The Character of Laertes in Shakespeare's Hamlet Essay

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The Character of Laertes in Hamlet

Though seeming to simply be a minor character, Laertes is of great importance in the play, Hamlet, and much more than one would initially believe, due to his extensive inner conflict. He is good, loyal, and honorable, seeming to possess the greatest virtue of all the characters, yet he still is doomed to die along with the other characters, precisely because of his great virtue.

As Scene Two begins, in the first lines which Laertes speaks in the play, he requests that King Claudius allow him to return to his duties in France. This is important from the viewpoint that it demonstrates his dislike for the King and his wish to be away from the questionable circumstances of his marriage and
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It seems that it would be difficult for Laertes to not know of this messenger?s second duty as spy, as it is mentioned in the text ?You must not put another scandal on him,? (2.1.29), implying that this has happened before, somehow. From this, one could feel that Laertes expects this from his scheming, plotting, underhanded father, he still goes along with it, and harbours great love for the old man, as is shown on Laertes? return to England.

While Laertes is off in France, however, Polonius is killed by Hamlet, the Queen recalling that he ?Whips out his rapier, cries ?A rat, a rat!?? (4.1.10), implying that Polonius is indeed a ?rat?, in the most underhanded and demeaning sense of the word. Then, Ophelia goes mad the same night as Laertes returns to Denmark, with an armed mob shouting for him to take the throne, though he finds it against his honour to take the throne from Claudius by force, and only wishes to find what has become of his father.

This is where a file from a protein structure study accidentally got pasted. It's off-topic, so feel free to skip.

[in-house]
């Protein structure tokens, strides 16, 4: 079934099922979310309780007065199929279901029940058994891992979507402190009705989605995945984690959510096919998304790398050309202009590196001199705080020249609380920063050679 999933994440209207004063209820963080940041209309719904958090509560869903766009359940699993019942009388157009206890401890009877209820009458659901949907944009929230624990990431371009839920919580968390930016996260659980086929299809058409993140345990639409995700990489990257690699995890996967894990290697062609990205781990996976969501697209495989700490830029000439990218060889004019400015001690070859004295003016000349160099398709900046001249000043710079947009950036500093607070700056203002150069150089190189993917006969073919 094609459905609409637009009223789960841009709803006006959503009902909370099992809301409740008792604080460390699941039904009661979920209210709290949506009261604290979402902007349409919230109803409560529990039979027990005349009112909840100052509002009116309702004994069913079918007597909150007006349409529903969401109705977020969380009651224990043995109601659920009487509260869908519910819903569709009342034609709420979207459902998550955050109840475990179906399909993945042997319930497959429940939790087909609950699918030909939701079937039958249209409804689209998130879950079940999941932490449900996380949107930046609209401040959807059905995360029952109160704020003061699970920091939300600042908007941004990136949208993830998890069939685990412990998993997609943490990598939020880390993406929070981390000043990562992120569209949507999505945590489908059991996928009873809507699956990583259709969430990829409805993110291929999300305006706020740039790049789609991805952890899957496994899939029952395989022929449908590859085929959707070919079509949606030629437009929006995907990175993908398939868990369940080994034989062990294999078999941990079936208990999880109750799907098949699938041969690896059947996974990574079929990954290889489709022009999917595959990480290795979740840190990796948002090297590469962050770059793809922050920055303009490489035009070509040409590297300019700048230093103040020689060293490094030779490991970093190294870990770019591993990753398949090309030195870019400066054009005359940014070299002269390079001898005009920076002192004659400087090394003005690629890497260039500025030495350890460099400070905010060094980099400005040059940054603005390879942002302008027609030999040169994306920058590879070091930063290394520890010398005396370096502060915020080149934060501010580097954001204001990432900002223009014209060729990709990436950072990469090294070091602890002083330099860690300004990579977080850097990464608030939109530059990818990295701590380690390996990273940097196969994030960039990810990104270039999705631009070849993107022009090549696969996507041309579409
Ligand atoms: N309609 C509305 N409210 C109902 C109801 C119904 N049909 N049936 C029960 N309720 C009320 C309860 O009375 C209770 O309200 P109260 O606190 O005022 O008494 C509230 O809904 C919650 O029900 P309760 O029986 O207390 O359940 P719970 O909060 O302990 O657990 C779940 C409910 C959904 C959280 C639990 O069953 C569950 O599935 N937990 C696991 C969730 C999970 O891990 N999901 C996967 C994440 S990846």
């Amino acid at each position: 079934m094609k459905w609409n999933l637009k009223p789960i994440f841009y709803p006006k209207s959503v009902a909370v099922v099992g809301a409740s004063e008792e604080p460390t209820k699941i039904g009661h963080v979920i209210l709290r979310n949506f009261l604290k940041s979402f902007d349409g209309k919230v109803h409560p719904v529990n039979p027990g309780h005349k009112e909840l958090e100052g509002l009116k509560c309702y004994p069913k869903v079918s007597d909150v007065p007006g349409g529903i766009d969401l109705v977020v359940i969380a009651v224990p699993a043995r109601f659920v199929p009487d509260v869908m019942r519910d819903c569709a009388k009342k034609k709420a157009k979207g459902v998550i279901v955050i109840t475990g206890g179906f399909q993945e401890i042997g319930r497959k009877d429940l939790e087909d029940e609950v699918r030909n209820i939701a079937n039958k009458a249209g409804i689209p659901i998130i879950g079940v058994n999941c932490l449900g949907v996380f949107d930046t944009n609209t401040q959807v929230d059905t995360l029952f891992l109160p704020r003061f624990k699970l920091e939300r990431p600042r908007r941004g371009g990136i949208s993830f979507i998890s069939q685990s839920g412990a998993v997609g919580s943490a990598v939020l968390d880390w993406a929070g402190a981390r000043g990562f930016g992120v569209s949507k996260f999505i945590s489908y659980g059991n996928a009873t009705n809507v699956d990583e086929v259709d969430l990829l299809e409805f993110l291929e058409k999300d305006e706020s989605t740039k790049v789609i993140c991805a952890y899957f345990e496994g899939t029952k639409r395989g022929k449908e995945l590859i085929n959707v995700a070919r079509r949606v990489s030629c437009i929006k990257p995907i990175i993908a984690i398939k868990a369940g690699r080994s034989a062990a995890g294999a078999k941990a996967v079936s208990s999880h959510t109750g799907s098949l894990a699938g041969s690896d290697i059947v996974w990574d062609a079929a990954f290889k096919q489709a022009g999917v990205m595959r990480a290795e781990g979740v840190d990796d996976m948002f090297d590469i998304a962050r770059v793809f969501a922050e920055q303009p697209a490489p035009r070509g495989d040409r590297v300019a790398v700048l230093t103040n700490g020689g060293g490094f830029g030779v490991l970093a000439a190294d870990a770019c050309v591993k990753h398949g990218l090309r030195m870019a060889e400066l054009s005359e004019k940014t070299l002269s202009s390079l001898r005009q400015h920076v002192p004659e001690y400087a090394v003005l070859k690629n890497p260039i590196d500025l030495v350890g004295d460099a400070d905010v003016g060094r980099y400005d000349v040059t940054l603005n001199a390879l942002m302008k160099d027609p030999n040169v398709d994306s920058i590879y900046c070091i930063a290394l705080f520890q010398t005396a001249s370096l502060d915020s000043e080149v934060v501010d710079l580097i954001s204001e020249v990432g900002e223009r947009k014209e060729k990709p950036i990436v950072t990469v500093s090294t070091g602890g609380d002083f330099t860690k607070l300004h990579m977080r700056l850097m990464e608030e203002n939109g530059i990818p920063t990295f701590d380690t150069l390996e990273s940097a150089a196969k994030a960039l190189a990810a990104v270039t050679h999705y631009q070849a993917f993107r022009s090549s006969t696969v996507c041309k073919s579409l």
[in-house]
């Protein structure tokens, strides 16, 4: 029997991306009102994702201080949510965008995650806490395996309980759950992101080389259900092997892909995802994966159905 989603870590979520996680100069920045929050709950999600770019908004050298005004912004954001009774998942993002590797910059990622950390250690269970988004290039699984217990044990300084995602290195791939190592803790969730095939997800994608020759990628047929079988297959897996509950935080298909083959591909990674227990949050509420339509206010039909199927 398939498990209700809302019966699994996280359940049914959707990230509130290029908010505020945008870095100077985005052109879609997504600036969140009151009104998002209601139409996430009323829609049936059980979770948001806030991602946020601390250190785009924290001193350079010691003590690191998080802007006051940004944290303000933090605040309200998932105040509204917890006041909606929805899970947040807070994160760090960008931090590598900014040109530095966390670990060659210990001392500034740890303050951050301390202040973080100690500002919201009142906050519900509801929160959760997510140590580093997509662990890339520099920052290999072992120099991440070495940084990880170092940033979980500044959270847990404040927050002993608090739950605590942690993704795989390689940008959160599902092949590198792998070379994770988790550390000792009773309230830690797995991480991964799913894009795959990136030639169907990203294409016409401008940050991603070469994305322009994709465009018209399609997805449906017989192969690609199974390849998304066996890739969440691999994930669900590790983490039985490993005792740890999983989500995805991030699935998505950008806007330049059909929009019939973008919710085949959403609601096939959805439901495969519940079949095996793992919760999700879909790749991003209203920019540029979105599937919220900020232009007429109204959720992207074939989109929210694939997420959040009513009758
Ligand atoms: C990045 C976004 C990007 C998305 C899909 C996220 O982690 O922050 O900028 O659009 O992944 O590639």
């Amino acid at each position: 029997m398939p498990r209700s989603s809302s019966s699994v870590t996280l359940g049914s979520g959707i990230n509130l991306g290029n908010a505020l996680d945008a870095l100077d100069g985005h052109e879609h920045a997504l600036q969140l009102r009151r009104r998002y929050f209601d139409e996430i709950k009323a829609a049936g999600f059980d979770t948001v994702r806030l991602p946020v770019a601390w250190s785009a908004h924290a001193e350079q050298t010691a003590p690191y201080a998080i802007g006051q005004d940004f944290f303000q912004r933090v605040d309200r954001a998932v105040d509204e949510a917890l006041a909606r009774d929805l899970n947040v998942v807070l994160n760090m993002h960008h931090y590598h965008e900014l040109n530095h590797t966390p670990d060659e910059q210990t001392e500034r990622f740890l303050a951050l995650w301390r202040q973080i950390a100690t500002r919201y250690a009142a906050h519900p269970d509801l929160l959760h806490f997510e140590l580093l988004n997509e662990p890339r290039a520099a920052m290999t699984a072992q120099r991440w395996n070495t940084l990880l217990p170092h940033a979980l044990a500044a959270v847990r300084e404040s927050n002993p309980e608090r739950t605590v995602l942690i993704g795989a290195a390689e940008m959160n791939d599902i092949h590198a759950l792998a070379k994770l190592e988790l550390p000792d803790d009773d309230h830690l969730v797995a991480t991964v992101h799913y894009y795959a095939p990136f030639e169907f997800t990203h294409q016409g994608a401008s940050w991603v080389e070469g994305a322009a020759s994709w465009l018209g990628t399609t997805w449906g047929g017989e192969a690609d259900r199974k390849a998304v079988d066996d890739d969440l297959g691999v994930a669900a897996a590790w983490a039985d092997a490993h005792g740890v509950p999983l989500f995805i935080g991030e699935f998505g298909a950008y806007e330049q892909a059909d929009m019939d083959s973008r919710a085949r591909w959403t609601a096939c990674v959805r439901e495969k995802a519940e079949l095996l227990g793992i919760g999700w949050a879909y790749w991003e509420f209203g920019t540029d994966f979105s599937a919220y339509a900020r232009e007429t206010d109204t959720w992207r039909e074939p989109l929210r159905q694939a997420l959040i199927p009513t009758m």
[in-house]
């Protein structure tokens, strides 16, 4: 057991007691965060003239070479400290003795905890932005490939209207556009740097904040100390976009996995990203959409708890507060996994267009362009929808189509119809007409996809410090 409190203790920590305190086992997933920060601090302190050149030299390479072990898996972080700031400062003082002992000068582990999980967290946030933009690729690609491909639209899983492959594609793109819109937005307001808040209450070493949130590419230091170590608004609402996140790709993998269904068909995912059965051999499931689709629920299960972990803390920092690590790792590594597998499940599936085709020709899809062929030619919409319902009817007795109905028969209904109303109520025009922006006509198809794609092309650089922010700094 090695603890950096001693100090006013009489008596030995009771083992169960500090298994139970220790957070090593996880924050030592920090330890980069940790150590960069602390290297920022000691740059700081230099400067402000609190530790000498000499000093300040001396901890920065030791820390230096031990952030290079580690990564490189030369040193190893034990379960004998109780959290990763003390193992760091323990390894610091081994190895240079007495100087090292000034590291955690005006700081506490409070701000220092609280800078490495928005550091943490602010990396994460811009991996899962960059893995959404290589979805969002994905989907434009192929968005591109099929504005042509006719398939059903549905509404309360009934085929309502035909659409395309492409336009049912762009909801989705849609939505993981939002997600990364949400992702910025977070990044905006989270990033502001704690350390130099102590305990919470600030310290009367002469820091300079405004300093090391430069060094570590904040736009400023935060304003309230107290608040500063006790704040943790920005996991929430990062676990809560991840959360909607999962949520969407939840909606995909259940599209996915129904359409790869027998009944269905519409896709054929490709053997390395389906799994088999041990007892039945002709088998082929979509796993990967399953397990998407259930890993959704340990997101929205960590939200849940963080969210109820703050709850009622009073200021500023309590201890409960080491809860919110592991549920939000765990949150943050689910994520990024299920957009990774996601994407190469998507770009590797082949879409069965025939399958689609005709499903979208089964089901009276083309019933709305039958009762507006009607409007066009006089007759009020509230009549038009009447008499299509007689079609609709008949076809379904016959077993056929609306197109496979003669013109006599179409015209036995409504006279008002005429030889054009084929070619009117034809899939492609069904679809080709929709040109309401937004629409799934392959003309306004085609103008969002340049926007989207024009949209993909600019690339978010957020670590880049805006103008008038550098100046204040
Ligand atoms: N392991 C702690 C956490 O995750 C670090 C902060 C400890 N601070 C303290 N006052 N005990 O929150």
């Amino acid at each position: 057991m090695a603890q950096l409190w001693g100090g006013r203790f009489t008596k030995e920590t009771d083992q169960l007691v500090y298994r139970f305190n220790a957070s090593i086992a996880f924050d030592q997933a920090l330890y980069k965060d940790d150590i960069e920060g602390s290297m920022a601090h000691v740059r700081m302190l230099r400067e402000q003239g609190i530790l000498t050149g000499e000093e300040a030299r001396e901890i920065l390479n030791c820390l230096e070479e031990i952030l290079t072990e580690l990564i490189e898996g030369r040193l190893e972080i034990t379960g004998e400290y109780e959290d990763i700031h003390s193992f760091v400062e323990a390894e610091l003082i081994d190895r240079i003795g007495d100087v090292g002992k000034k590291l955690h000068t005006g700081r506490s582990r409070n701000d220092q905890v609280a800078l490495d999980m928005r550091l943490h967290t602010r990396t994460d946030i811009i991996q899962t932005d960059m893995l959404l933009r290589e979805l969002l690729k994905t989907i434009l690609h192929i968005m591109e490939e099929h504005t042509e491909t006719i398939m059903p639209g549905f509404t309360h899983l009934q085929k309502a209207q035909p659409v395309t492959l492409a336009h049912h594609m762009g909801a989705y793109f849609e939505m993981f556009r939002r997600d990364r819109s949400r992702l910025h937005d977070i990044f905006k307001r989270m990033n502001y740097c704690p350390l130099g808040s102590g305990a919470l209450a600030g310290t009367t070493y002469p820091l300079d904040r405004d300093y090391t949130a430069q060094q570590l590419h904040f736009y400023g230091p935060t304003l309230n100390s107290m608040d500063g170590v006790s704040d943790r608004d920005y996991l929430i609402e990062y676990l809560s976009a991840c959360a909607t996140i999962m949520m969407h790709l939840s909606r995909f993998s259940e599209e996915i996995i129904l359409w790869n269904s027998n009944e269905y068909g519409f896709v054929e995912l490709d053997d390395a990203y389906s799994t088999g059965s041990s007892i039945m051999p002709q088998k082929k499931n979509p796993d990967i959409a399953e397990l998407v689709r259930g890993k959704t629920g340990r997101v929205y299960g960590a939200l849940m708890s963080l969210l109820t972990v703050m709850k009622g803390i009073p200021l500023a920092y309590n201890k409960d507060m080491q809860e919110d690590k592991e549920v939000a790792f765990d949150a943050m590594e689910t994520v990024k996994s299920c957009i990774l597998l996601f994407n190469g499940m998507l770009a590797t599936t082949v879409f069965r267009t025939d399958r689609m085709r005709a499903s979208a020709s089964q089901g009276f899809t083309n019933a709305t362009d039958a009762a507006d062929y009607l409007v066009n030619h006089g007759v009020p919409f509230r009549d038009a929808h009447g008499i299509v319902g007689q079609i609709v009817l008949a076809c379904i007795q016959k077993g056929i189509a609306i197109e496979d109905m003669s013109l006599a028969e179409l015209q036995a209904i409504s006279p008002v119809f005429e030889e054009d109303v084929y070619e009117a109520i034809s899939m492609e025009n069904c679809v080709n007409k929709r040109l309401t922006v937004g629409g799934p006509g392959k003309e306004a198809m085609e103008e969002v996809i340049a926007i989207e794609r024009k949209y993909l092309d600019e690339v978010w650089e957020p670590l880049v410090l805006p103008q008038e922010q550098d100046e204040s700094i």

Though Polonius was spying on him, and Laertes most likely was aware of his father?s ways, he still feels great love for the old man, and desires only revenge for the wrongful death of his kin. He declares that he will repay his friends, and have vengeance on those who are his enemies. To this, King Claudius replies ?Why, now you speak/ Like a good child?(4.5.143), and though he finishes the statement with ?and a
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